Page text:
May 12, 2001 Chicago Tribune
Blocking of roadwork backed

Tribune staff reporter
May 12, 2001

A state plan to block road construction near O'Hare International Airport has found favor with staunch opponents of airport expansion, who say the plan still allows construction on the airport's east side.

Bensenville Mayor John Geils warned Friday that new roads west of O'Hare would clear the way for more runways at the airport--and lead to more aircraft noise.

"If you let the camel's nose in the tent, it's only a matter of time," Geils said. "We need a third airport in Peotone" rather than expansion at O'Hare.

Illinois Transportation Secretary Kirk Brown announced this week that he would block $1.7 billion in planned road improvements around O'Hare until officials decide whether new runways will be built on the airport's west side.

Brown said the state cannot determine where to put the roads until runway issues are resolved.

Craig Johnson, mayor of Elk Grove Village, which also borders O'Hare, agreed.

"The main need is western access to O'Hare and our community supports that," Johnson said. "But there's really nothing we can do until we resolve this [runway] issue."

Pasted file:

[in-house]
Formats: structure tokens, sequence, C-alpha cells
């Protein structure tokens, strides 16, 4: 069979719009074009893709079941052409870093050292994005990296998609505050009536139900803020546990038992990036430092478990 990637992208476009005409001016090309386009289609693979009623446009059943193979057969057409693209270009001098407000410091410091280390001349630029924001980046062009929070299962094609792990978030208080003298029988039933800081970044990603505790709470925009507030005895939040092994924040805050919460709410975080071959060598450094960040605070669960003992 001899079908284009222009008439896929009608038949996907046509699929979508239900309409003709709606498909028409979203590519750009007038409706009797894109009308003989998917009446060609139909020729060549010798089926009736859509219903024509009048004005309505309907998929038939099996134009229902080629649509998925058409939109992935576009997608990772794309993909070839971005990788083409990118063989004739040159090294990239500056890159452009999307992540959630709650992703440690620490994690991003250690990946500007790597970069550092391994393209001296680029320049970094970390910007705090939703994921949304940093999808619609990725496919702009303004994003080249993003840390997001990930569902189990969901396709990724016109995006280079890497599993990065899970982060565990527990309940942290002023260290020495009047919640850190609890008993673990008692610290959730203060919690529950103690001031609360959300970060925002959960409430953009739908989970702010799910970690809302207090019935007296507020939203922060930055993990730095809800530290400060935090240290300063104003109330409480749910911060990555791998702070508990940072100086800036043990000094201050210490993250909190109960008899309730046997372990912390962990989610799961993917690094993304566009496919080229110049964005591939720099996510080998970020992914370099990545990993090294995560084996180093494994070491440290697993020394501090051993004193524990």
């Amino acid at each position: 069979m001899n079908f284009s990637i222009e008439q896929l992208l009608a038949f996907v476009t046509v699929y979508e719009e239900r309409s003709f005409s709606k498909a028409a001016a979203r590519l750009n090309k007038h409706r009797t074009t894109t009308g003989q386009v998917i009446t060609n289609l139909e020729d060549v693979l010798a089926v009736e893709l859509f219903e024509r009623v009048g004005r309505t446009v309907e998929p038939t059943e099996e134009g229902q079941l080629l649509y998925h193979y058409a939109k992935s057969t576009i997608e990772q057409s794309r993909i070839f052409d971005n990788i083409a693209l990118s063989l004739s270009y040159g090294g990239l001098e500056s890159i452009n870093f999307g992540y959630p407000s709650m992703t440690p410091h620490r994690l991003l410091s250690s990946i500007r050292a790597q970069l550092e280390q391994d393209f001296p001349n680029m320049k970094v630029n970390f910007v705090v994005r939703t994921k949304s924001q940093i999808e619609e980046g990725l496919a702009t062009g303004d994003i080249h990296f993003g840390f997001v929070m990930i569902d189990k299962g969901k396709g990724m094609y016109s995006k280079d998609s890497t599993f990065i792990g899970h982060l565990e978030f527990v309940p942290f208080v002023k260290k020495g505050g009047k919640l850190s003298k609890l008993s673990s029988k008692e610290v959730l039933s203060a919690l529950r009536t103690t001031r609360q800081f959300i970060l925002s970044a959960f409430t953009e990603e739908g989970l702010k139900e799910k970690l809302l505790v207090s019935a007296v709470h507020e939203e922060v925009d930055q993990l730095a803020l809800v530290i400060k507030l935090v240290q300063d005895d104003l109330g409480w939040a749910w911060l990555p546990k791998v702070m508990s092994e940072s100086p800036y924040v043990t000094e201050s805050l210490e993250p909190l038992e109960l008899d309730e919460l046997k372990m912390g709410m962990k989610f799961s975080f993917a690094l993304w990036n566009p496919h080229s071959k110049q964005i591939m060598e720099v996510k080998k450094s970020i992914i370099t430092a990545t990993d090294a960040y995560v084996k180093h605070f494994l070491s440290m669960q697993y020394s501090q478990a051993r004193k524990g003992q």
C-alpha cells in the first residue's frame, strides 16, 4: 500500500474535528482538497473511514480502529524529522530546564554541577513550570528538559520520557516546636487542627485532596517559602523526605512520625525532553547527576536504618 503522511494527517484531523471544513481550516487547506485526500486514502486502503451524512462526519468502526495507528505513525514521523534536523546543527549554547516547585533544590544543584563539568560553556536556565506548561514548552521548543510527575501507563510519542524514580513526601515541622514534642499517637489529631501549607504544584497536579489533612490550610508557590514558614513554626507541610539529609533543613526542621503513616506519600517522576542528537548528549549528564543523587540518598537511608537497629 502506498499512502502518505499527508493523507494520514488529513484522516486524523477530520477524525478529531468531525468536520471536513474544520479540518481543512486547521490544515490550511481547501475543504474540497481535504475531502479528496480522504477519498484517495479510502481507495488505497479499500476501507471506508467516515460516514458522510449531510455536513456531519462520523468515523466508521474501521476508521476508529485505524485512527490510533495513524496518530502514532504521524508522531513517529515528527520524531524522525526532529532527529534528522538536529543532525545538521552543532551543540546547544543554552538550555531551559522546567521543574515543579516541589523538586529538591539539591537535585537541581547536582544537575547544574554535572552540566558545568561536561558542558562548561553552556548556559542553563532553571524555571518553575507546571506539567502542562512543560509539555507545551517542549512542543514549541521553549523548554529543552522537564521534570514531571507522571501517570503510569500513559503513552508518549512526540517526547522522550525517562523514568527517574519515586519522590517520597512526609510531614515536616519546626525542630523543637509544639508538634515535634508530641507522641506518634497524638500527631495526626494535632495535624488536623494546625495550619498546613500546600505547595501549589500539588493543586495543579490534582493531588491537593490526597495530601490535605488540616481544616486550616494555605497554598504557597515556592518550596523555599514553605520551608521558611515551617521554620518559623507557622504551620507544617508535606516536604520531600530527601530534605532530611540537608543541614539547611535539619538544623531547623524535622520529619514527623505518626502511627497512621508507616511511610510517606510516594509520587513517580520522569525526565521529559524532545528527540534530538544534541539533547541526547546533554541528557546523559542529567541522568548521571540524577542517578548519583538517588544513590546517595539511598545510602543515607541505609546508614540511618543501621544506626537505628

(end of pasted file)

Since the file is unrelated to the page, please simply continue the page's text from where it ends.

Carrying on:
Supporters of more O'Hare roadwork say the problem of congestion around the airport must be addressed now.

"We are just choked with traffic," said Laurie Stone, president of the Greater O'Hare Association, a group of about 1,000 businesses around the airport. "There is a huge amount of lost time and lost fuel and lost productivity."

Brown's pronouncement this week blocks two proposed road projects in the O'Hare area, Illinois Department of Transportation spokesman Dick Adorjan said Friday.

The first is a proposal to build a ring road around the western edge of the airport, near where new runways could be built. The second is a plan to extend Thorndale Avenue into O'Hare from the west, extending the Elgin-O'Hare Expressway.

Adorjan said the ban wouldn't stop work on the east side of O'Hare. For example, the ban wouldn't affect IDOT's work in Rosemont to extend Balmoral Avenue to Mannheim Road, which is virtually complete, Adorjan said.

The ban also would not affect plans to construct a new system of ramps and roads along Interstate Highway 190, the main artery to the airport from the east.

[Chicago ATC News]